Think about the service or gathering. Sunday is a stressful day, especially if you are a portable church like we are. Who is your target on a Sunday morning? The answer to this question determines the elements you use, the language you use. It determines what you preach on, what songs you sing and prayers your pray.
To evaluate your worship planning system, after determining what lens you are looking at Sunday morning though, you can ask questions like What was missing? What was confusing? How can we do things better?
System 3: The Evangelism System
This system asks, “How do we attract people to our church? How do people find us?” Ultimately God sends people to churches, but why do some reach more than others?
How many first time guests have you seen in the last year? How many should you have? If you average 100 adults on a Sunday, your goal according to consultants is to average 100 first time guests a year.
How does this happen?
This can be through social media, Facebook ads, google adwords, direct mail, invite cards, servant evangelism, creating big days around Easter, mothers day (which is our second biggest day).
This comes through training your people in evangelism, you sharing your faith with people.
System 4: The Assimilation System
This system is your plan for taking people from their first visit to being fully-developing members of your church.
How does that happen?
By having a plan for how someone would do that. Often, our system for this is a hope and a prayer.
Here are some questions to ask your team about this:
System 5: The Volunteer System
This system determines how you mobilize people for a significant ministry at your church.
We used to see groups as the step before this, but we’ve found it easier and less intimidating for our target, remember system 1, to get onto a team before getting into a group.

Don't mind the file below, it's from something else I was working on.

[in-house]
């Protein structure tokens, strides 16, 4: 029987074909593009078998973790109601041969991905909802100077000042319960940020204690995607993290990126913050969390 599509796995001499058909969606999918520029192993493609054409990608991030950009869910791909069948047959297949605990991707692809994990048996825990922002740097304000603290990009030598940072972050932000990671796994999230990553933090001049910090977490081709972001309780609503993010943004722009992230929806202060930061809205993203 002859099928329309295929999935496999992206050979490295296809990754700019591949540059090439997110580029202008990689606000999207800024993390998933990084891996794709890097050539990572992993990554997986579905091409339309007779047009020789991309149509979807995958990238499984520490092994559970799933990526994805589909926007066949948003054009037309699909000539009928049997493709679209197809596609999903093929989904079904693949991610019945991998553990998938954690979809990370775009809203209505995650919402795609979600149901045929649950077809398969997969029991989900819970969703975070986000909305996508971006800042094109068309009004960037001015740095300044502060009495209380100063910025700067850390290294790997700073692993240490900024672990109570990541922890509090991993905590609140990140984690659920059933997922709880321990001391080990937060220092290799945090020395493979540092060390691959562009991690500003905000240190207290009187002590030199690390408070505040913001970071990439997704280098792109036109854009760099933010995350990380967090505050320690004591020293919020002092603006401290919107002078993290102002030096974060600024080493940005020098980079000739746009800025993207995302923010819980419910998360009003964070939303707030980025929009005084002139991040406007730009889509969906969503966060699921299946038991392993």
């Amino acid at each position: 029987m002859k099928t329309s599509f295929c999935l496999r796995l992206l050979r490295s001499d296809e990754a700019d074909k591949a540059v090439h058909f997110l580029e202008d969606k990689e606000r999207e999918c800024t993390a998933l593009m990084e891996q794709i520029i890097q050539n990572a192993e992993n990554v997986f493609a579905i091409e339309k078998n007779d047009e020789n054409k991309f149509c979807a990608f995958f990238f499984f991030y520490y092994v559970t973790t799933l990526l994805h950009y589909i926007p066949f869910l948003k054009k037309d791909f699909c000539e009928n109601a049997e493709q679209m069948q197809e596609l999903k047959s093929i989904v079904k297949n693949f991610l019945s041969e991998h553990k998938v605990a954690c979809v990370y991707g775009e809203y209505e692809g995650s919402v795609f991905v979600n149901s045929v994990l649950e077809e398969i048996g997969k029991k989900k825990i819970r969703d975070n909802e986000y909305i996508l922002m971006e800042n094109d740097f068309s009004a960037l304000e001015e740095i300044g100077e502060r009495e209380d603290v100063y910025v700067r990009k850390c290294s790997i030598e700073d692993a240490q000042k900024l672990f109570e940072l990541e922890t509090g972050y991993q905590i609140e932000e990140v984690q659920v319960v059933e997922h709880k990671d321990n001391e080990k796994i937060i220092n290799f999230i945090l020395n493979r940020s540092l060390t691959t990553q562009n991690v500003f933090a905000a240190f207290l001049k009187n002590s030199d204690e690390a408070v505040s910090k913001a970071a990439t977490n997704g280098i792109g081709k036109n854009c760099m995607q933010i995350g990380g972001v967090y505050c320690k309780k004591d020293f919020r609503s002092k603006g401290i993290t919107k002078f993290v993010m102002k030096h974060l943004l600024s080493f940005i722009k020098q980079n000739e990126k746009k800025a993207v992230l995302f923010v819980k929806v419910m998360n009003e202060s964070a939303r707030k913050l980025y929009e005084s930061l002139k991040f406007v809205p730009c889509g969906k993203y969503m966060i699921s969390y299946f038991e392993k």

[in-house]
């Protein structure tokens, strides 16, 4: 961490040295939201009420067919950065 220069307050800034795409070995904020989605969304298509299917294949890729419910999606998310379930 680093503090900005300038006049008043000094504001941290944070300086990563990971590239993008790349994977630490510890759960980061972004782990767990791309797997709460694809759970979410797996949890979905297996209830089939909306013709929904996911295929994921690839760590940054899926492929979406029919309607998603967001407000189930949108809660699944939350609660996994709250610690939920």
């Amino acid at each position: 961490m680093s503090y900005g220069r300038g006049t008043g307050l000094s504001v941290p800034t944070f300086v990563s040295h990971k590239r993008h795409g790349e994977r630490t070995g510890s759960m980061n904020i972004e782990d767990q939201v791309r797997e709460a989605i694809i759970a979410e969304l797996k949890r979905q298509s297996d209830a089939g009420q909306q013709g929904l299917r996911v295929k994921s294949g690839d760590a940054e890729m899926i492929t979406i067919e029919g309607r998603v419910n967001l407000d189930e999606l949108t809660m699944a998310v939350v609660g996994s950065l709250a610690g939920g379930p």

Here are some questions:
System 6: The Small Groups System
You should know how many adults are in your small group system and how many adults you hope to have. If you don’t have a goal, you don’t know how you’re doing.
As you think through this system, you need to ask if the goal is for this to be the primary vehicle for discipleship in your church. If it is, are there things that are barriers to this?
Your strategy will have an enormous impact on what your groups look like.
System 7: The Stewardship System
I remember an older mentor asking me one time, “Josh, how much ministry can you do with $100?” I didn’t understand the question, so I shrugged. He said, “$100 worth.”
We don’t like to talk about money in church, but the reality is, it’s needed for your church to survive. Giving is a spiritual gift, and this is crucial, in our culture, stewardship is a major battleground.
When it comes to stewardship, teaching and modeling is the most important combination.
Here are a couple of ideas to raise the value of stewardship in your church and onboard new givers:
System 8: The Leadership System
If you want to see a healthy, growing church, you will see a clear plan to develop leaders. Sam Chand said, “Many churches measure the number of people as a benchmark of success, but the true mark of success is the size and strength of the core of leaders who shoulder the burden and spread the joy of God throughout the ministry of the church.”
If you’re a leader at your church, your main responsibility is to attract, recruit, place, train and nurture as many volunteers and leaders as possible.
Here are some questions to consider:
Systems & Relationships
Do you see the connection between systems and relationships? If you have bad people/teams and bad systems, your church will close at some point; your business will run out of steam. If you have a good system but don’t have good people or teams, you will get results. If you have good people but a bad system, you will get a lot of frustration, which is where I think a lot of churches sit.
But, if you have good systems and good people & teams, a lot of flourishing happens in that space.